Your intestines are home to a great deal of your digestive system, nervous system, and immune system. Here’s how to keep them healthy.
Modern life is hard on your gut. Your entire digestive tract can be affected by stress, processed foods, alcohol, medications, and bacteria.
All that chronic irritation can lead to inflammation and, eventually, to a lot of little pinprick-style leaks in the very thin and delicate lining of your intestinal wall.
And even a tiny leak can cause surprisingly big problems. A healthy gut is very selective about what gets passed into your body. But a leaky gut can release undigested food particles, bacteria, and toxins into your bloodstream, leading to a potentially outsized immune response.
If the damage to the lining of your gut is bad enough that such substances regularly leak through, it can wreak havoc on your health.
The long list of conditions associated with leaky gut syndrome (a.k.a. increased intestinal permeability) include acne, allergies, arthritis, asthma, autism, and many more.
So what damages the gut? It's been researched that the top culprits include nonsteroidal anti-inflammatory drugs like ibuprofen, panadol, as well as sugar, alcohol, processed foods, and any foods that trigger an allergic response. Other irritants include chronic stress, toxins, and microbiome imbalances.
Given how commonplace such irritants have become in our lives, it’s not surprising that intestinal-permeability problems are pervasive. These days, virtually everybody’s gut leaks to some degree.
Leaky gut syndrome has been treated by the integrative and functional-medicine community for years. But now, more of mainstream medicine is acknowledging it, too.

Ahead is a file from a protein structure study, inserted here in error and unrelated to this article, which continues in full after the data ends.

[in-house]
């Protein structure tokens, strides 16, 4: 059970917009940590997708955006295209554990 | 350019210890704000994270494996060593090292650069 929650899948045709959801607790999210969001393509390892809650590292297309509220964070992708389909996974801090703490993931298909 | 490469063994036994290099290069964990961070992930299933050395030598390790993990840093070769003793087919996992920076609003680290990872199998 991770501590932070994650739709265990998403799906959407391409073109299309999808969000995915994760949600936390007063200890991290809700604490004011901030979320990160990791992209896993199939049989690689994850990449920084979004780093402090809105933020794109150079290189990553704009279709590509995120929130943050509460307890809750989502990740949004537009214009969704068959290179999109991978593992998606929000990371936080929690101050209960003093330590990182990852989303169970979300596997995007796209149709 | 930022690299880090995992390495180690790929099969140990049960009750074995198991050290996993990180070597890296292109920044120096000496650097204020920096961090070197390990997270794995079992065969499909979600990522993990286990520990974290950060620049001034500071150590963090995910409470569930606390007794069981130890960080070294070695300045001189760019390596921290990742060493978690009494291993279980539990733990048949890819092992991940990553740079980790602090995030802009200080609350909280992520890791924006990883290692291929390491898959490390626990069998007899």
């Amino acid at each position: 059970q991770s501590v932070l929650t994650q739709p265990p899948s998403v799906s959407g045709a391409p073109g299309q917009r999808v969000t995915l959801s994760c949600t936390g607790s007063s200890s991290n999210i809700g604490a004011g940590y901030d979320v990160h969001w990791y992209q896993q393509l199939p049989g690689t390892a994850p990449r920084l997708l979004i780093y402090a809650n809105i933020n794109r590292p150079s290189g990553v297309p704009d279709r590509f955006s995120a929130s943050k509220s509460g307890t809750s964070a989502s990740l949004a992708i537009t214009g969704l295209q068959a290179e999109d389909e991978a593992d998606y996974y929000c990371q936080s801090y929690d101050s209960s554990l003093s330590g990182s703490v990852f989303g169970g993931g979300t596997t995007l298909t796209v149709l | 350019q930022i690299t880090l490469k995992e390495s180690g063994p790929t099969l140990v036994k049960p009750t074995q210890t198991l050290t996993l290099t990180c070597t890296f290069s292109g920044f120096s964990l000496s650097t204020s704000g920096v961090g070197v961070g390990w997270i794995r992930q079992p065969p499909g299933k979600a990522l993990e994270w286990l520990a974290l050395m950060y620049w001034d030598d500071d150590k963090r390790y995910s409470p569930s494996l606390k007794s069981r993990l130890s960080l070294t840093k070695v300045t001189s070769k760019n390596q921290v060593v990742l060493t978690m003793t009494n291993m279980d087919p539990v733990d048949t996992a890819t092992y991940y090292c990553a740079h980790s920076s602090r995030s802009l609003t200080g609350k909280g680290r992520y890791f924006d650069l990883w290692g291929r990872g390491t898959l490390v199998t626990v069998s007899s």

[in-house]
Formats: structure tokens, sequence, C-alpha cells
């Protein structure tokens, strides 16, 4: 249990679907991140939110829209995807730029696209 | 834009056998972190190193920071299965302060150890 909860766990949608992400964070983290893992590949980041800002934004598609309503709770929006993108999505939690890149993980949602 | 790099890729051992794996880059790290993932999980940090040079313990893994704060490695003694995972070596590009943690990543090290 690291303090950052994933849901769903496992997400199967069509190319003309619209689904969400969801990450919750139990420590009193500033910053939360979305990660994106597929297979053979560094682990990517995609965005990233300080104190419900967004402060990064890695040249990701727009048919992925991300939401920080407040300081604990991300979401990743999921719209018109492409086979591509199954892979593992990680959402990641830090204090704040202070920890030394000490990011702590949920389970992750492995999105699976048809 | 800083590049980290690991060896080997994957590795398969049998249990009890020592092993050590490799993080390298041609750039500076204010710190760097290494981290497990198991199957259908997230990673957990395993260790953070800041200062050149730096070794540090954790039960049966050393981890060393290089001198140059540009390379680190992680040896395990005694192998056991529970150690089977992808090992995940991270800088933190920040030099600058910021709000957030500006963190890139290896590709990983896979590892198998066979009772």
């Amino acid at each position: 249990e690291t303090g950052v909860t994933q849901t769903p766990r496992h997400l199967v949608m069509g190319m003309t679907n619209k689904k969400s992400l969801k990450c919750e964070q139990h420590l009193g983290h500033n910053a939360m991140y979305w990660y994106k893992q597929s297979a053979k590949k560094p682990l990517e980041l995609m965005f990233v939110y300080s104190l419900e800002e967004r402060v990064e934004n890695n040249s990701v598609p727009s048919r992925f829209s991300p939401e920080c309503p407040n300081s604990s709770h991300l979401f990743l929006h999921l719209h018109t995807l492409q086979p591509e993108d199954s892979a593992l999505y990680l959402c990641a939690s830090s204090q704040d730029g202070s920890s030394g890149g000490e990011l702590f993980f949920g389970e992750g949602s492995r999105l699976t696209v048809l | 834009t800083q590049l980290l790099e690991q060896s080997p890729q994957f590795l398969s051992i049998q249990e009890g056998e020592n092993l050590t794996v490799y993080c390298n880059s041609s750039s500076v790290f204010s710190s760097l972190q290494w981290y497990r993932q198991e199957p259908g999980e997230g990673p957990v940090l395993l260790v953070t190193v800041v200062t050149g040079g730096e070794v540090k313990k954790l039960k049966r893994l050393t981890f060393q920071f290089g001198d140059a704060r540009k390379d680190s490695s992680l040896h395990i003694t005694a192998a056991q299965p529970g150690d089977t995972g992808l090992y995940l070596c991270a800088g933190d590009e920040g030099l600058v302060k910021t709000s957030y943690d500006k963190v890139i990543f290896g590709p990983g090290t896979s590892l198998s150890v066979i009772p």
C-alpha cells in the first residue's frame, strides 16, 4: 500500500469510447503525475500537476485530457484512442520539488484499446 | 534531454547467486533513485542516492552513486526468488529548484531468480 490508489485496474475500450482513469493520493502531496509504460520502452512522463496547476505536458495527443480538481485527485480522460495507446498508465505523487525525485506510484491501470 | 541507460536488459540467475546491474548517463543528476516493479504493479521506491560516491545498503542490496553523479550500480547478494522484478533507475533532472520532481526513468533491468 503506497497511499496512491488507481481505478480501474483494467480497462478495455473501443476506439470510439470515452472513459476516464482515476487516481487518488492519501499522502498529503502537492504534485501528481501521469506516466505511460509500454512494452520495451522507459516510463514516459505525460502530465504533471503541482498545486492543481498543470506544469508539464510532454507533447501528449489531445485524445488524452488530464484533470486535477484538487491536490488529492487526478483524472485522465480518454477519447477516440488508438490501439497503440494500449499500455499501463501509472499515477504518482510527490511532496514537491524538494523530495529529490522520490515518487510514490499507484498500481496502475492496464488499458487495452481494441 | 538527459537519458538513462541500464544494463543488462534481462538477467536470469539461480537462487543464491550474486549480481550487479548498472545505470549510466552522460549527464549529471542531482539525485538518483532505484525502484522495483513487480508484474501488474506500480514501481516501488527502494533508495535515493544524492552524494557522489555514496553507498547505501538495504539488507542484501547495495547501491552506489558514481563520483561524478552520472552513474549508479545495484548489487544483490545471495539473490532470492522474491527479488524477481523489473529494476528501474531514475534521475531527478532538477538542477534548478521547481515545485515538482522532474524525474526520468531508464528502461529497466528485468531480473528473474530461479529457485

So what’s changed? Our understanding of the microbiome, for one thing.
The discovery that human health and behavior are profoundly influenced by a huge population of microorganisms living predominantly in our guts shook up a lot of docs.
Symptoms of a leaky gut vary. If the leakage is minor, symptoms will generally be confined to the gastrointestinal (GI) tract. Typical results? Bloating, gas, or cramps.
More significant leaks are more likely to produce bodywide symptoms, including fatigue, joint pain, rashes, respiratory issues, asthma, and autoimmune responses — including psoriasis.
As the condition of the gut degrades, the health impacts can be dramatic. So if you think you may be experiencing the symptoms of a leaky gut, it’s wise to address it promptly.
The good news, is that the cells of the intestinal lining replace themselves every three to six days. This means that, given the proper support, your gut can repair itself quickly.
Here are the “five Rs” remove, replace, reinoculate, repair, and rebalance.
With leaky gut, the first step is to identify and remove the source of gut-lining irritation, rather than attempting to suppress its symptoms with drugs.
Start an elimination diet. Removing common irritants like sugar, dairy, gluten, soy, and the chemical additives found in many processed foods can provide surprisingly quick relief, sugar alone is enough to cause gut problems for many. A properly conducted elimination diet can help you pinpoint which foods are causing trouble: Eliminate food for a few days. Our Juicy Broth Detox is the way to GO!
The second step is to give your body what it needs to rebuild the gut lining.
Eat plenty of whole foods. The body needs the components in real, fresh food to repair damage and rebuild healthy new tissue. Whole foods are full of vitamins, minerals, and phytonutrients, plus enzymes the small intestine needs to heal.
Prioritize nonstarchy vegetables and lean proteins. And eat plenty of good, whole-food fats — they help strengthen cellular membranes.
As your body heals, it will get rid of toxins and byproducts through your large intestine. You’ll need lots of fiber to eliminate that toxic waste material as quickly and efficiently as possible.